33 Secondary Moments – Reactions To keep the beam deflection zero at grid B, a restraining force is required to counter balance the upward movement.This can be viewed as a point load on the beam.
34 Secondary Moments – Moment Diagram With a reaction (concentrated load) replacing the column at mid span, a tension on the bottom moment is generated. Regardless of how many spans, the secondary moment is tension on the bottom for typical slab/beam conditions.(T)
35 Secondary Moments – Moment Diagram With a reaction (concentrated load) replacing the column at mid span, a tension on the bottom moment is generated. Regardless of how many spans, the secondary moment is tension on the bottom for typical slab/beam conditions.(C)
36 Secondary Moments – Concept Once the tendons are stressed, their draped profile will cause an upward deflection of the beam.The interior support (column, wall or beam) will prevent the beam from deflecting at the support.This restraint will create moments in the system that need to be accounted for in the design.The 1.0 load factor is used since there will be appreciable no increase in the strand force, therefore no increase the secondary moments.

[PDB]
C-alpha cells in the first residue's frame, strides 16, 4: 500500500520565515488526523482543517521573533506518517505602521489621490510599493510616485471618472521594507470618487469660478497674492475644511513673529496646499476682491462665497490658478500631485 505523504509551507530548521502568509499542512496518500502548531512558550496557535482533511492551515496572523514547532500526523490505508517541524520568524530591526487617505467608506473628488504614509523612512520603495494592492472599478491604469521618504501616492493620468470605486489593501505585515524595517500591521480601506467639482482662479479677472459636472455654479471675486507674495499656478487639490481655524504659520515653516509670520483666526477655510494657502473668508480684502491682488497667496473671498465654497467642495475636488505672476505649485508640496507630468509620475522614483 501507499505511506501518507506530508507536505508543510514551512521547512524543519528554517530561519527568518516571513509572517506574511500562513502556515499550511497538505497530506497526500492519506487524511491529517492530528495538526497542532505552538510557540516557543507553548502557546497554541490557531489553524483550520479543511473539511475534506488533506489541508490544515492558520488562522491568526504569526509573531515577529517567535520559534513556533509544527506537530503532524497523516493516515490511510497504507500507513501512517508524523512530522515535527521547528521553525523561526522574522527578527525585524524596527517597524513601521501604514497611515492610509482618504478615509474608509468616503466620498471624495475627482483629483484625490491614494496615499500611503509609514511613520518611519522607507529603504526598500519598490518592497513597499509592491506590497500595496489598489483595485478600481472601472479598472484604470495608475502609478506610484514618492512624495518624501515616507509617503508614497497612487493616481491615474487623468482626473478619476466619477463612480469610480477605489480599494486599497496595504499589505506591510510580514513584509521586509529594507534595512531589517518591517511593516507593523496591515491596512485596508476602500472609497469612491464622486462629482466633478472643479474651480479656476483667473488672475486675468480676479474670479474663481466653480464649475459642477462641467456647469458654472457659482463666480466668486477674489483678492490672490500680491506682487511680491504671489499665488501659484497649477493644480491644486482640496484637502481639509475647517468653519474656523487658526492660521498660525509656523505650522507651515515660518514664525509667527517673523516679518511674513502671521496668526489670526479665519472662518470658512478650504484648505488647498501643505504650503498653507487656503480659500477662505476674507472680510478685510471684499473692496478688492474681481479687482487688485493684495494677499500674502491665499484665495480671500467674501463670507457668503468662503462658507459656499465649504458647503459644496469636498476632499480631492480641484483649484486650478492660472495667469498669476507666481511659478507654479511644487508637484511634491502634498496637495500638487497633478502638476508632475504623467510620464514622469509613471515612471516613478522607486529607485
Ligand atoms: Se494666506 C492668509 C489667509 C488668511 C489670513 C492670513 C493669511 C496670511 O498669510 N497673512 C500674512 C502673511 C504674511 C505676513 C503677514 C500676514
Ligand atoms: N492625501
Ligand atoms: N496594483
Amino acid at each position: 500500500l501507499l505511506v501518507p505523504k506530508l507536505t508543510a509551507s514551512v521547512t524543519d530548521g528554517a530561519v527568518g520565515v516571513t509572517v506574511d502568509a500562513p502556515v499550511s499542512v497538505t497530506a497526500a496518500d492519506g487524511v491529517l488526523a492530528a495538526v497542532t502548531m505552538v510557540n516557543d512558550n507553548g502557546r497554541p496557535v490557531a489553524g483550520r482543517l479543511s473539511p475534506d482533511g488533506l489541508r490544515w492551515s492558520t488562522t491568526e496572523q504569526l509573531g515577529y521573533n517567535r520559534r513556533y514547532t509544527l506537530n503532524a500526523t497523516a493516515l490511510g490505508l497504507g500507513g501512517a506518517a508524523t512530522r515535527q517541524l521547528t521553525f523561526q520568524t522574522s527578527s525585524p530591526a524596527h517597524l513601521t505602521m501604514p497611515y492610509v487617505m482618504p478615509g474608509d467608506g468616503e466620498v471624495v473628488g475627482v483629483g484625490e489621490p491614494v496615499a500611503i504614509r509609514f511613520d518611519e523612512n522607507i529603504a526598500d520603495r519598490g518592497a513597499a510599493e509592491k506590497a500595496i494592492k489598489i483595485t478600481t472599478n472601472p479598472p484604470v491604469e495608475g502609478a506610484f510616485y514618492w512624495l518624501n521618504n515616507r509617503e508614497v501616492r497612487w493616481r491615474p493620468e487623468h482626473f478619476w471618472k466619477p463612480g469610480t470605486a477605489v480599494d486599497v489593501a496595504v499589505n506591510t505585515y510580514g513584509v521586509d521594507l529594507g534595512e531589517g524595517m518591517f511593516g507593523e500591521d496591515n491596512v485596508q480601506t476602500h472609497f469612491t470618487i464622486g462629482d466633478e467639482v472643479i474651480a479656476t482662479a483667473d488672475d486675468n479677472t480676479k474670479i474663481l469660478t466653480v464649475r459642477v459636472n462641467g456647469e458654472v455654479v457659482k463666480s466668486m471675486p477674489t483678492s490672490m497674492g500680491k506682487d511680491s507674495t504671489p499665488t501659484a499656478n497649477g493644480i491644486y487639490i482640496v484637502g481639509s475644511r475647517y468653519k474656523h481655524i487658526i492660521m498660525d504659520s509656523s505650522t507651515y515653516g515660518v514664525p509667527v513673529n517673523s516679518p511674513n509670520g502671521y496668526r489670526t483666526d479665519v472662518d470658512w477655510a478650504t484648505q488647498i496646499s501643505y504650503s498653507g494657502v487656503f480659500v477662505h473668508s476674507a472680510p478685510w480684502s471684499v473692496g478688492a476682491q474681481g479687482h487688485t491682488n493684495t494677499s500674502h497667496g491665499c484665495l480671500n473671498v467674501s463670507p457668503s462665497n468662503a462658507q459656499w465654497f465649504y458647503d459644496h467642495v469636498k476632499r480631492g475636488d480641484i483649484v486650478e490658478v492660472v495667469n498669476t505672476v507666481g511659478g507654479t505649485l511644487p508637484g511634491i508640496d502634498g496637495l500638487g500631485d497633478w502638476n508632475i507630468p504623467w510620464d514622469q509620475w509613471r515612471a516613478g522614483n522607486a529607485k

37 Secondary Moments - Calculations The secondary moment is part of the total moment due to the post-tensioning.MTOTAL = MPRIMARY + M which can be re-written asM2 = MTOTAL - MPRIMARYMPRIMARY = P * Ecc. = The tendon force multiplied by the distance between the center of strand (cgs) to the center of the section (cgc). This value will change along the length of the drape. This should be an easy number to calculate.
38 Secondary MomentsIn a statically determinate element, MPRIMARY is the MTOTAL since no interior supports exist to create a secondary affect. This is why typical precast members don’t have secondary moments.
39 MTOTAL, MPRIMARY and M2 At Grid B: MTOTAL = 1.28*602/8 = 576 Ft*Kips P = 293 Kips – This is a constant for this beamEcc = 11.25” – 4” = 7.25”(CGC) (CGS)MPRIMARY = 293K*7.25”/12 = 177 Ft*KipsM2 = 576Ft-K – 177Ft-K = 399 Ft*Kips
40 Moment DiagramsNote the M2 reduces the superimposed (Dead and Live Load) moment at the support while increasing it at mid span. Ignoring M2 is not conservative.(T)
41 Moment DiagramsABC527 ft*k399 ft*kNote the M2 reduces the superimposed (Dead and Live Load) moment at the support while increasing it at mid span. Ignoring M2 is not conservative.(C)